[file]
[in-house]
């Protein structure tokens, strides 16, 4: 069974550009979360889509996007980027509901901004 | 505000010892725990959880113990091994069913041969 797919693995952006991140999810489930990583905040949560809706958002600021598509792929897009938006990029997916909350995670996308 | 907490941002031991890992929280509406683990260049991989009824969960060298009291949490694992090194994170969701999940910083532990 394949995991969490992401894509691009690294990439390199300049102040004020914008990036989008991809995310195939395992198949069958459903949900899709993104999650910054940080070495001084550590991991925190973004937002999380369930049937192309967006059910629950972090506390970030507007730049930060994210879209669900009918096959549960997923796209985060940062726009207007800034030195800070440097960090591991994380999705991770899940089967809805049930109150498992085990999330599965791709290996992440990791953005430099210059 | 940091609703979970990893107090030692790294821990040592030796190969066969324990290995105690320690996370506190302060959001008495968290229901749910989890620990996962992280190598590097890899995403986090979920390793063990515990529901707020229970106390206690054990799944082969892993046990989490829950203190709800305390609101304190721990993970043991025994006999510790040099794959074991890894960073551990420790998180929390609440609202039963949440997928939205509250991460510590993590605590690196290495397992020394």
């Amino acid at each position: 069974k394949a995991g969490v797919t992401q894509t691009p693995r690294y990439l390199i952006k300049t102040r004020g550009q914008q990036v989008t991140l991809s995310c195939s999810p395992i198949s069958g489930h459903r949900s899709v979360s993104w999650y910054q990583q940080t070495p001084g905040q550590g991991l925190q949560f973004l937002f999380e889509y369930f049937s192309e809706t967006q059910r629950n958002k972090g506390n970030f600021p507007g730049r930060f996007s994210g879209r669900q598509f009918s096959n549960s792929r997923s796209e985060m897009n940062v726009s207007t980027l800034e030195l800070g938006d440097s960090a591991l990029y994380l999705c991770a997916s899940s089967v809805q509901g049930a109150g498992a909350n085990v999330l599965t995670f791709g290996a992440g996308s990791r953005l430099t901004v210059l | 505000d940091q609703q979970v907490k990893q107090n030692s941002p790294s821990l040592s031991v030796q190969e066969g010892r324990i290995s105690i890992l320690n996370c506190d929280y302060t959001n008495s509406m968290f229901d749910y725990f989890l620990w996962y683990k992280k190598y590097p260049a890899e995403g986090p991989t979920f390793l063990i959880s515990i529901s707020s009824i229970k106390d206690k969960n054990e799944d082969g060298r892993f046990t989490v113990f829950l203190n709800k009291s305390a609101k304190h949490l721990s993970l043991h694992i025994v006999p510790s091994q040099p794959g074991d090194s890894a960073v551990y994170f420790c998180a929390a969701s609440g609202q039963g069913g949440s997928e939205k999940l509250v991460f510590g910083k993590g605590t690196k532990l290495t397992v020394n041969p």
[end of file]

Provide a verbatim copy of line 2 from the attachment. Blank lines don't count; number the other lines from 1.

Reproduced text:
């Protein structure tokens, strides 16, 4: 069974550009979360889509996007980027509901901004 | 505000010892725990959880113990091994069913041969 797919693995952006991140999810489930990583905040949560809706958002600021598509792929897009938006990029997916909350995670996308 | 907490941002031991890992929280509406683990260049991989009824969960060298009291949490694992090194994170969701999940910083532990 394949995991969490992401894509691009690294990439390199300049102040004020914008990036989008991809995310195939395992198949069958459903949900899709993104999650910054940080070495001084550590991991925190973004937002999380369930049937192309967006059910629950972090506390970030507007730049930060994210879209669900009918096959549960997923796209985060940062726009207007800034030195800070440097960090591991994380999705991770899940089967809805049930109150498992085990999330599965791709290996992440990791953005430099210059 | 940091609703979970990893107090030692790294821990040592030796190969066969324990290995105690320690996370506190302060959001008495968290229901749910989890620990996962992280190598590097890899995403986090979920390793063990515990529901707020229970106390206690054990799944082969892993046990989490829950203190709800305390609101304190721990993970043991025994006999510790040099794959074991890894960073551990420790998180929390609440609202039963949440997928939205509250991460510590993590605590690196290495397992020394």